The ruling led to her case being dismissed in Feb. 2011, but Capeheart filed for an appeal at the 7th Circuit Federal Court of Appeals. On June 19 2012, Capeheart’s suit was thrown out because the court ruled it violated NEIU’s rights under the Citizen Participation Act (CPA) which protects citizens from Strategic Lawsuits Against Public Participation (SLAPPs) intended to intimidate whistleblowers or entangle private citizens in often costly legal battles to silence them. Because of this ruling Capeheart was liable for paying NEIU’s legal fees, an estimated $ 88,000. According AAUP, on Aug. 29 2012, the 7th court of appeals rescinded this ruling, arguing that she had brought her case to court too early, but freeing her from paying NEIU’s fees.

Dr. John Boyle

Even before Dr. John Boyle spoke during the public comment section of the Board of Trustees meeting, his presence was known throughout the room. Students and faculty wore green buttons with white lettering that said “Boyle!” in support of his case. John Boyle, a professor of linguistics whose expertise includes Native American languages has been denied tenure.

According to NEIU President Sharon K. Hahs, at NEIU, “Tenure has a set criteria and it has judgments that need to be made,” said Hahs. The University Professionals of Illinois (UPI) contract holds the criteria and processes for tenure. The three evaluation categories include primary duties, which include teaching and advising, research and creative activity and the third category is service. The standard for tenure is that in primary duties, one must be ranked “superior”; In research and service one must have performed “significant” work. To be approved for tenure which is usually a multiple year process, one must go through various levels of review. The first level of review is by the department faculty, the second is the department chair, then the Dean of the particular college, then the University Personnel Committee and finally the President along with the Provost.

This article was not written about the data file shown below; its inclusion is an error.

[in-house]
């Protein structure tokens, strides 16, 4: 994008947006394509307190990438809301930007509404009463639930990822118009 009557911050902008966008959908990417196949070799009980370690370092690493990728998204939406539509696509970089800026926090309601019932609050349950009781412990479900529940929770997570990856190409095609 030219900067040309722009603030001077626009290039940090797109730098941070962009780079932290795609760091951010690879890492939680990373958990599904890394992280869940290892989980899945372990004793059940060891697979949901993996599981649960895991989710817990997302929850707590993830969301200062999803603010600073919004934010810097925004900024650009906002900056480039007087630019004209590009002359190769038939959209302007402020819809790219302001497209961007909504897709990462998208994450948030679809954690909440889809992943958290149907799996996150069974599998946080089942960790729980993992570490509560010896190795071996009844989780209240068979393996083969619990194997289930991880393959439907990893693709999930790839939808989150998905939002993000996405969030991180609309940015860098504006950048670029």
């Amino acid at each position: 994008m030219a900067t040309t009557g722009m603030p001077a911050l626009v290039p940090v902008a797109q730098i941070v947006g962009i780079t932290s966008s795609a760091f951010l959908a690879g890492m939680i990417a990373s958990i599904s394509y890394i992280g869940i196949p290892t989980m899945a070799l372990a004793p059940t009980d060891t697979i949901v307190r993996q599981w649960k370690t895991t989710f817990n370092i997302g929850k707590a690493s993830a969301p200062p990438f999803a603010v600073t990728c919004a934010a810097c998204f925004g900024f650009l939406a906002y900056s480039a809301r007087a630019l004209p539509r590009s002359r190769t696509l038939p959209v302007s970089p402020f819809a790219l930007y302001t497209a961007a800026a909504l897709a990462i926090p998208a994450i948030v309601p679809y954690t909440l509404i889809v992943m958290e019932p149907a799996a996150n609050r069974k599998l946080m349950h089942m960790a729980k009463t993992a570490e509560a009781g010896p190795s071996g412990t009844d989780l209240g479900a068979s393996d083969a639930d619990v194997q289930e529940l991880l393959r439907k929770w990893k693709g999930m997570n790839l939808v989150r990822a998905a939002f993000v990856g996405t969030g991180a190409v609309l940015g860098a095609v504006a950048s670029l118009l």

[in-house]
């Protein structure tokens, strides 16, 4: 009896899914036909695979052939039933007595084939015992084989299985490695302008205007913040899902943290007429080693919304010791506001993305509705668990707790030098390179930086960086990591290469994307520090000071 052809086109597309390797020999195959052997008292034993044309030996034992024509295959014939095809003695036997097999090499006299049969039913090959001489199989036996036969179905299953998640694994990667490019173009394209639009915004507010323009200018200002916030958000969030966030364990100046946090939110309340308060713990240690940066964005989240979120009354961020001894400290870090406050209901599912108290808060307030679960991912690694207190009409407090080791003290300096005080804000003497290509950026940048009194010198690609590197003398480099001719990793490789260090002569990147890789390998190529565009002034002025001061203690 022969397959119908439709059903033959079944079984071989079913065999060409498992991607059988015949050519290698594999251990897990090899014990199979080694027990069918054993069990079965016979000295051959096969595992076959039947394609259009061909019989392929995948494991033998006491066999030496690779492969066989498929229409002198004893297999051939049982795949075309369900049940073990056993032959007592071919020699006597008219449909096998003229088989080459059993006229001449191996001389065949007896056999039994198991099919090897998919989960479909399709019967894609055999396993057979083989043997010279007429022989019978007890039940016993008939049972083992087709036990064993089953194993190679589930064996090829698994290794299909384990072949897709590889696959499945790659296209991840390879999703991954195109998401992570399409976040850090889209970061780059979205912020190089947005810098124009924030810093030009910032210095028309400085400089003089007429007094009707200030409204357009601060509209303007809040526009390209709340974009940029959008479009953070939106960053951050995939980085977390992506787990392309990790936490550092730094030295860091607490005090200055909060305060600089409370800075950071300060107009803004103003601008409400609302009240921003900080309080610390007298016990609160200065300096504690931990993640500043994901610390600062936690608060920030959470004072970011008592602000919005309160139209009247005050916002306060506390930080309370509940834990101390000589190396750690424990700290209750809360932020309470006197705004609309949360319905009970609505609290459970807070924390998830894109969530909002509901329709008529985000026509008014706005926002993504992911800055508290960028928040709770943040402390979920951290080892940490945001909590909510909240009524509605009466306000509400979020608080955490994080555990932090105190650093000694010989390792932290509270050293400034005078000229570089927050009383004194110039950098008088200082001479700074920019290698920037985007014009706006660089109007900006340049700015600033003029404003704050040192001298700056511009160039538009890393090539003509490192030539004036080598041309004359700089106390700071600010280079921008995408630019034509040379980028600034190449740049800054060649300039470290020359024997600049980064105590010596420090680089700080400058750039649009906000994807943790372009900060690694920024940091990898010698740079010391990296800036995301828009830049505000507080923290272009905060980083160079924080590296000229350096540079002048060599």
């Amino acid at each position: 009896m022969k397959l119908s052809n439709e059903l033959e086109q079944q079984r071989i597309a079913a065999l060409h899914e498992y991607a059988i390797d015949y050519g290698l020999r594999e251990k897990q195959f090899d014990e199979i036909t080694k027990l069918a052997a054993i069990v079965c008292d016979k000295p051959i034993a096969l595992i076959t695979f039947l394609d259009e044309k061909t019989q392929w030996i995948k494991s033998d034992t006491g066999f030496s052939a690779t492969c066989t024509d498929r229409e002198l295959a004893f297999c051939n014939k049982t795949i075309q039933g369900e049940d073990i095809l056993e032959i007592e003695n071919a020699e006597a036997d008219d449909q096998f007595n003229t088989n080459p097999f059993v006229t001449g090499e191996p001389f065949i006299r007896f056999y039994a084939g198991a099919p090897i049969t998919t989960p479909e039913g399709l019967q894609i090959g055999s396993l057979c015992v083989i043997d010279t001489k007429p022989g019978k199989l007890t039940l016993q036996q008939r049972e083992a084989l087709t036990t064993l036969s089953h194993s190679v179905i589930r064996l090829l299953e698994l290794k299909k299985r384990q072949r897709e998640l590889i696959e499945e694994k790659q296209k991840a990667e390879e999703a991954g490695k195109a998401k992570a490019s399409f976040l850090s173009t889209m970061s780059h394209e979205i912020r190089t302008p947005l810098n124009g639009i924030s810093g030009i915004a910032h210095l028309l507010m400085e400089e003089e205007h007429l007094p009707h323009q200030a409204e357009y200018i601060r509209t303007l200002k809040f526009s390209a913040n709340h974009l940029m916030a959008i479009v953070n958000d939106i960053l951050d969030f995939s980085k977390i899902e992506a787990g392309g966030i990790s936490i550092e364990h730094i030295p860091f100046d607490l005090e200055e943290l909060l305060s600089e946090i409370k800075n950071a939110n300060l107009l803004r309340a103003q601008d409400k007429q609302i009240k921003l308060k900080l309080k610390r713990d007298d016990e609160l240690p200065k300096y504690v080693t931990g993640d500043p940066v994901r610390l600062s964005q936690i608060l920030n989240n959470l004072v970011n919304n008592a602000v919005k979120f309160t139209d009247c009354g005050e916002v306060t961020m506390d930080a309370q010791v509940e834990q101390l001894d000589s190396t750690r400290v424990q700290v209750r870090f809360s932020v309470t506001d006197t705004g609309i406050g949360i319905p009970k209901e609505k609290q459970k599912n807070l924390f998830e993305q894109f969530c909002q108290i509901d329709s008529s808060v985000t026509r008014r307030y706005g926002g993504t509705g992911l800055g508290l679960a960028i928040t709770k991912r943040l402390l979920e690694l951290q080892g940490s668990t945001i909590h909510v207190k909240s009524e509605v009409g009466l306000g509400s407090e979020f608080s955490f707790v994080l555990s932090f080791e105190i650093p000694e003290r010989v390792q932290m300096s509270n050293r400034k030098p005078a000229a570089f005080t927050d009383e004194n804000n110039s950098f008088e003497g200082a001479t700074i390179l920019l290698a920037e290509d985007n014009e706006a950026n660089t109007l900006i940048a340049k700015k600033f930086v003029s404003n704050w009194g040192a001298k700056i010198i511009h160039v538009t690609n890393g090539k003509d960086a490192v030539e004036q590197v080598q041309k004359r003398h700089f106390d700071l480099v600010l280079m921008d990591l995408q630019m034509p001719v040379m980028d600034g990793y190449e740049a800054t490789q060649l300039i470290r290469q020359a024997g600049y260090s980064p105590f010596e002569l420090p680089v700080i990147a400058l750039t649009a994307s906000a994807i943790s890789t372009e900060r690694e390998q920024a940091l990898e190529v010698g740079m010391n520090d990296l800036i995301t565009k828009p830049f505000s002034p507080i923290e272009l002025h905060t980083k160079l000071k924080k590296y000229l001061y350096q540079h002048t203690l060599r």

According to the UPI contract, it is the president’s role to make recommendations to the Board of Trustees. In the case of Dr. John Boyle, President Hahs recommended to the board that Boyle not be granted tenure. “He did not meet some of the requirements in my judgment and that would be the only reason that he did not receive tenure,” said Hahs.

Boyle received positive recommendations from every other level of his review. According to Boyle, “It is highly unusual that a president would disregard the recommendations of the faculty, of the people who work most closely with that professor, the department, the Dean and just over turn it.” Boyle’s contract with NEIU will end next semester, but Boyle has stated that if he is not granted tenure, he will not be returning to NEIU. When Boyle discussed the option of court, he said, “Those kinds of cases are extremely difficult to win. Usually what you end up with is a monetary settlement and I’m not really concerned about monetary settlements. I would rather stay here and be given tenure and promotion.”